Four years ago tonight, I was just beginning my first (and so far, only) hallucinogenic experience. In my mind, everything was Crayola colored, and the toys of my childhood (Big Wheel, Sit-n-Spin, CandyLand) swirled together, danced across my eyes, and turned into Muppets and back to toys. It was breathtaking, exhilarating, exhausting. Which is ironic, since the nurses had administered it to help me sleep.

I was on our third attempt at inducing labor, and we (our doctor and Shaun and I) had decided to stay overnight this time, in the hopes that an overnight Pitocin drip would make the magic happen. But nobody in labor really sleeps all that well, so they gave me Stadol to help. As soon as the medication hit my IV, the wallpaper started moving, just before Shaun left to go let the dogs out. I kissed him goodnight and got the giggles. For the next six hours, I swung from awe at the images I was inventing to sheepishness: everytime the nurse came in to check my blood pressure, I felt like a drunk kid stopped by the cops who had to pretend she was sober when she obviously wasn't. Mostly, though, it was fun. I knew that it would wear off in 4-6 hours, and my nurse said I could have another dose then, if I wanted. For the first 5 hours I was sure I would savor that second dose. I hadn't been able to take anything stronger than Tylenol in 41 weeks, dammit.

The nurses made it clear that whatever it did to me, it would do to the fetus, and when I wasn't having technicolor Tonka trucks spin through my brain, I tried to figure out what she must've been seeing in her psychedelic experience. Was she reliving her zygotehood? Did she have fond memories of that Thai food we ate at week 28?

By 3 am, the excitement was wearing off, and a kind of paranoia set in. I felt guilty for enjoying myself so much when I should've been just trying to get this baby born. So I lied to my nurse: I told her I slept beautifully and didn't need more rest. By 4 am, I was back to feeling contractions, and waiting for our daughter to agree to come out.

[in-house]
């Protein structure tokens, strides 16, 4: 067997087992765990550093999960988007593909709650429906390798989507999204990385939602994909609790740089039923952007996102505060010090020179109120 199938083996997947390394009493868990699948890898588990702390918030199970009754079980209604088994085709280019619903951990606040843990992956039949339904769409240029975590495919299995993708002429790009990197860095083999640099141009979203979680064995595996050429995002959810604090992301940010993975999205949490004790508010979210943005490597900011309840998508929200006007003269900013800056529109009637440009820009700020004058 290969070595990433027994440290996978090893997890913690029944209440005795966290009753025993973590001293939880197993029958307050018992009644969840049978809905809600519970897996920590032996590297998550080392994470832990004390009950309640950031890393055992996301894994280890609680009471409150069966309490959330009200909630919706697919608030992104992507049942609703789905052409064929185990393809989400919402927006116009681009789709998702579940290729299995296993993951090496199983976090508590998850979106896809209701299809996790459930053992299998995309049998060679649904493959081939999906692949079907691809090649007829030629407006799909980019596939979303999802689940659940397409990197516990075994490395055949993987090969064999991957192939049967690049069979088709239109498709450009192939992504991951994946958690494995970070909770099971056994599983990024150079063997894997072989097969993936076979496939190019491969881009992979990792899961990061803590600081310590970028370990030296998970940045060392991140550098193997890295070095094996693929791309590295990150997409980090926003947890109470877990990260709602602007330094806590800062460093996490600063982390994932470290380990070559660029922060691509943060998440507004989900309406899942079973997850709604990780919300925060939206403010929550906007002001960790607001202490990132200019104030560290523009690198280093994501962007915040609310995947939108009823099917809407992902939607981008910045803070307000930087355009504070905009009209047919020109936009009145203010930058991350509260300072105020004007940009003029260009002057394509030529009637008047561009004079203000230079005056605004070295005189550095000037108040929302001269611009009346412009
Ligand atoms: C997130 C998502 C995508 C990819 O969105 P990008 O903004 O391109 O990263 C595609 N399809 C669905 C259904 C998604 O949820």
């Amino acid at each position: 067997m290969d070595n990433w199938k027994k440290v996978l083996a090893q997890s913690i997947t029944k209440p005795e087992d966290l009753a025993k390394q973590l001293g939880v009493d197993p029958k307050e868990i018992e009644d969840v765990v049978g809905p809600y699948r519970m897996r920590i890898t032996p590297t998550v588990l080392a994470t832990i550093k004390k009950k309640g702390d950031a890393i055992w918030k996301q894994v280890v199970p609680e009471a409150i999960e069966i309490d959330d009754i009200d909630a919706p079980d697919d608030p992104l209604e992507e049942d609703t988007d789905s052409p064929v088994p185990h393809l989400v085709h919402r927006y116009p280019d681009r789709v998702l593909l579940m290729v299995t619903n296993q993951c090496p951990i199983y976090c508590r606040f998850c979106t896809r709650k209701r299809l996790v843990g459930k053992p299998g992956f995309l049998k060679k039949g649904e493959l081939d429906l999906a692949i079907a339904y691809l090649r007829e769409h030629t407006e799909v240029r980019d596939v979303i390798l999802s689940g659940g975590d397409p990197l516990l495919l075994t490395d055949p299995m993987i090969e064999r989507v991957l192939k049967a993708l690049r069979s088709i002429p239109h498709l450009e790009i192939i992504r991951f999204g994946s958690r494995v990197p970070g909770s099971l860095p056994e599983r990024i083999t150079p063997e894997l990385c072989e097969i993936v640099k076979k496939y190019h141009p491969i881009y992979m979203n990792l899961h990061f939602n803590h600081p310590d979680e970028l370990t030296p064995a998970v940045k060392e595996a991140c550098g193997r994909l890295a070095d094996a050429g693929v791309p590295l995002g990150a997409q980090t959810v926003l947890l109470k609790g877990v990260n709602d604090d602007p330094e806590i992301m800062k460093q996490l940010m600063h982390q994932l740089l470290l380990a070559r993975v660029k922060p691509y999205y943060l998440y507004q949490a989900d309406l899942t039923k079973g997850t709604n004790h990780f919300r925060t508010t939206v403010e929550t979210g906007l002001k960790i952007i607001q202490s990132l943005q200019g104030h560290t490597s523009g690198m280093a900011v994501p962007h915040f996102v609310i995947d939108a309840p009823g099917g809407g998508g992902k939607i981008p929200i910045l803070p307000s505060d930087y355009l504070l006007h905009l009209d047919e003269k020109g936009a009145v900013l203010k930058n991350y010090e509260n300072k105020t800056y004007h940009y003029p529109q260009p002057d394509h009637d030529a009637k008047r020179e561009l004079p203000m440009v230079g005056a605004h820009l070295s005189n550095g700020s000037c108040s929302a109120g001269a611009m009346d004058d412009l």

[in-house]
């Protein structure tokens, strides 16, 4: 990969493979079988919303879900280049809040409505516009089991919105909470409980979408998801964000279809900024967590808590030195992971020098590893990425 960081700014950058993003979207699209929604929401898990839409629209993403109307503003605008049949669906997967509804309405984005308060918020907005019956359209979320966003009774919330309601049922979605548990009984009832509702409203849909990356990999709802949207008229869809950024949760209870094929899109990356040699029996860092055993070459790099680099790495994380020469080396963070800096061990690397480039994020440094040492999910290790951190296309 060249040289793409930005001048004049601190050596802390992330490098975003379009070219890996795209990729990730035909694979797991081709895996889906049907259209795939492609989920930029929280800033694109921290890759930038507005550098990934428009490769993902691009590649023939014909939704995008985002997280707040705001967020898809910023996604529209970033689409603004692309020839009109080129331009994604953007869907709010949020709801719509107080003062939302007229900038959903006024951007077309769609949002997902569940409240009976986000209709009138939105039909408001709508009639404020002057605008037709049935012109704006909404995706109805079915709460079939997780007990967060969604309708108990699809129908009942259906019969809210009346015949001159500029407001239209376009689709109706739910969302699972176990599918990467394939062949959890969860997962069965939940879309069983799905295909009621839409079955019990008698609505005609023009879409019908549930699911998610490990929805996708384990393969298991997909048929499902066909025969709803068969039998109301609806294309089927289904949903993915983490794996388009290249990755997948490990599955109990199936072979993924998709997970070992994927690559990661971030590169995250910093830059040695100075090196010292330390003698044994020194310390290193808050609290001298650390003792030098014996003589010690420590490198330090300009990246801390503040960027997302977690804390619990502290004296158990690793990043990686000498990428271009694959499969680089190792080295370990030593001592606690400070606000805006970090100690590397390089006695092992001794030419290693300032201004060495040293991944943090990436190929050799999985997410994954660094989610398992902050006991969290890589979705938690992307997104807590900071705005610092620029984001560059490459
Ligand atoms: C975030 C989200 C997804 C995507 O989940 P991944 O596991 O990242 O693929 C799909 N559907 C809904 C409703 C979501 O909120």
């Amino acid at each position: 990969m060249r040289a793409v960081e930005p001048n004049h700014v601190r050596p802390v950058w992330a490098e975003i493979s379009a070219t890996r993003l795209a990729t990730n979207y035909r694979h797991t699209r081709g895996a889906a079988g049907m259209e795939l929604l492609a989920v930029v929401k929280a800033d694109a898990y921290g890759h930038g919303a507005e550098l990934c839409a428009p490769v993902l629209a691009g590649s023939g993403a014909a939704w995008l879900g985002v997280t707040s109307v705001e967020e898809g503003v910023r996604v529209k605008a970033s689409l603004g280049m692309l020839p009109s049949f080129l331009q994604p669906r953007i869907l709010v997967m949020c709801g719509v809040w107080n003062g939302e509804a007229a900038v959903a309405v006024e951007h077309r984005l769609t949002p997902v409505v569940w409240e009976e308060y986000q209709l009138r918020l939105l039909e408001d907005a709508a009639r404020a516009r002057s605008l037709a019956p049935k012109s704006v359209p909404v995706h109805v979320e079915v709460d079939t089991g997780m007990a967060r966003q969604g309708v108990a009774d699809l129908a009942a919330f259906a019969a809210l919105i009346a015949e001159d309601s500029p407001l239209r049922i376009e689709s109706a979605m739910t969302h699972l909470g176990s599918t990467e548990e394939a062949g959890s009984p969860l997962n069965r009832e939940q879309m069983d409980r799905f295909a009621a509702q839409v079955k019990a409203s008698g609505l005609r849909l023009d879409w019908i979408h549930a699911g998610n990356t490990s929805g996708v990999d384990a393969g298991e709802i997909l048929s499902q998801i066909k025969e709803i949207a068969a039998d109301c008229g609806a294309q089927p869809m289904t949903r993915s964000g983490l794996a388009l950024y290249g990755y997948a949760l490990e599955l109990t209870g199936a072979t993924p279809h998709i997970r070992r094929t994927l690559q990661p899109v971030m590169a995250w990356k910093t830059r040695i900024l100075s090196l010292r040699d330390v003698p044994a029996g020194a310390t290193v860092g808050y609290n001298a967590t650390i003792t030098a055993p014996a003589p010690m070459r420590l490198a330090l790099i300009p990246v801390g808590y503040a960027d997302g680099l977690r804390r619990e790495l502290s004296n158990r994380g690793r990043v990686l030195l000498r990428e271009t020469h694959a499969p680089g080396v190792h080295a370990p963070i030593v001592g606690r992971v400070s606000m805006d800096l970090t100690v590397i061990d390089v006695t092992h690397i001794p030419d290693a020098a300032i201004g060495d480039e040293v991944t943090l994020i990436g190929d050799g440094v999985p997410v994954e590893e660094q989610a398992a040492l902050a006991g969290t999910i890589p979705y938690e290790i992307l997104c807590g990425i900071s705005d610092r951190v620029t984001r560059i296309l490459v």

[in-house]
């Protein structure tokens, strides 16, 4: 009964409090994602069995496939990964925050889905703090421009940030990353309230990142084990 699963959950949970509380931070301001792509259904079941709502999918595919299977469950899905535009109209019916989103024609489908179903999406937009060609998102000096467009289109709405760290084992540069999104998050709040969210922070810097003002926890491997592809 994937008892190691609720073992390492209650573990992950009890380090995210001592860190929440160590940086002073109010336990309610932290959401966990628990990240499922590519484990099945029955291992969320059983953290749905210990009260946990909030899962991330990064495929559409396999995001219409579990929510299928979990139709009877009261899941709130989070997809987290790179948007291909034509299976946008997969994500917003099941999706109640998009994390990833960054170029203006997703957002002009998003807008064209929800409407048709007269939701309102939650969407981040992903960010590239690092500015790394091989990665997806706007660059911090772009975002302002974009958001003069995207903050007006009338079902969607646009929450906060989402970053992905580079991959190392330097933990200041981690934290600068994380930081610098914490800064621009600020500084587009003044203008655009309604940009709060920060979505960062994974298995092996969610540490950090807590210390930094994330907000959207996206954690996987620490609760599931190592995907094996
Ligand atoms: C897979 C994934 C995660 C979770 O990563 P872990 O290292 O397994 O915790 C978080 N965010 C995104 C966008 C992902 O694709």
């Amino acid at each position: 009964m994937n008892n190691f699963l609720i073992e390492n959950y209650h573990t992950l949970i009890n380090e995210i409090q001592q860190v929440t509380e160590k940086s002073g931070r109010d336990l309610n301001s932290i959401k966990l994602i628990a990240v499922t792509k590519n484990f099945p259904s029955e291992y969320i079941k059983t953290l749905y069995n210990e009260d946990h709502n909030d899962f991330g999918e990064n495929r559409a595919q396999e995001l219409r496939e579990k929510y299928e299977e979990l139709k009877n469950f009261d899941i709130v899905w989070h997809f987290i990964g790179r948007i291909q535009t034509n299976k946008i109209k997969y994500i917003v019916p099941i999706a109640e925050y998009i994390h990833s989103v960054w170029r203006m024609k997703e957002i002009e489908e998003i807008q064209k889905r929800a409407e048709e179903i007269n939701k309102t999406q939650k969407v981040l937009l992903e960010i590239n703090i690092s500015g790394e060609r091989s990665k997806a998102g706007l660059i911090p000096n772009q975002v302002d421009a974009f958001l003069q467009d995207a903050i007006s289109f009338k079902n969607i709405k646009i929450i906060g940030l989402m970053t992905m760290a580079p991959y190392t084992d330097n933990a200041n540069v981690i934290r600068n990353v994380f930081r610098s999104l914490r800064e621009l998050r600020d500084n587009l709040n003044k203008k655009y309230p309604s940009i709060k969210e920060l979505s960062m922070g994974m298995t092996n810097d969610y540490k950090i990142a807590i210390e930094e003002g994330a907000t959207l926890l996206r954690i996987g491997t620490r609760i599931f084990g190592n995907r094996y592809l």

She held out for another 15 hours, until the doctors went in after her. Of course, that's a story for another day.

But that last night before I became a mama? It was a helluva ride.

Pets o' my friends

We don't have any pets of our own, and their are none in our foreseeable future, either. So I find myself thinking often about the animals with which I do get to spend my time.

This is Cat. He's not really 4 feet long. It just looks that way.
My sister and her family just aquired him through the purchase of a lot next door to them. He's very sweet, very laid back, and very much an outdoor cat. Anyone with any suggestions on how to turn an outdoor cat into an indoor-outdoor cat is welcome to send them my way. Because this big fella has fallen in love, and I think they've all fallen back.

This sweet boy is Riley O'Riley. You may remember him from here (scroll way down), when he was very wee.He's much bigger now, but still adorable, and the day this photo was taken, he had been recently neutered. Can you see the newfound edge in his eyes? The wisdom? The reserved strength? The... I don't really know what dogs learn from neutering. So nevermind. Anyway, this pretty girl is Ramona, and once a long time ago I forgot her name, and could only remember "It's something like Desdemona. But not quite..." Oh, my mind is such a steel trap. She's a labradoodle (which apparently doesn't look spelled correctly. Ever) and you can see her here, as well. Riley and Ramona are both very sweet dogs. Except when they're together. It's all play, but it looks mighty fierce on film, doesn't it? I'm not sure, but you probably shouldn't piss him off.

03 September 2009

Nature photos

I'm pretty sure this hummingbird had some sort of traumatic brain injury, because it didn't leave this feeder for about 5 minutes. Or maybe it was just the laziest hummingbird on earth. Either way, it was not hard to take pictures of this slug of a bird.

The chickadee-dee-dee was harder to photograph. I love these little birds: they look so concerned all the time.

And then they fly away.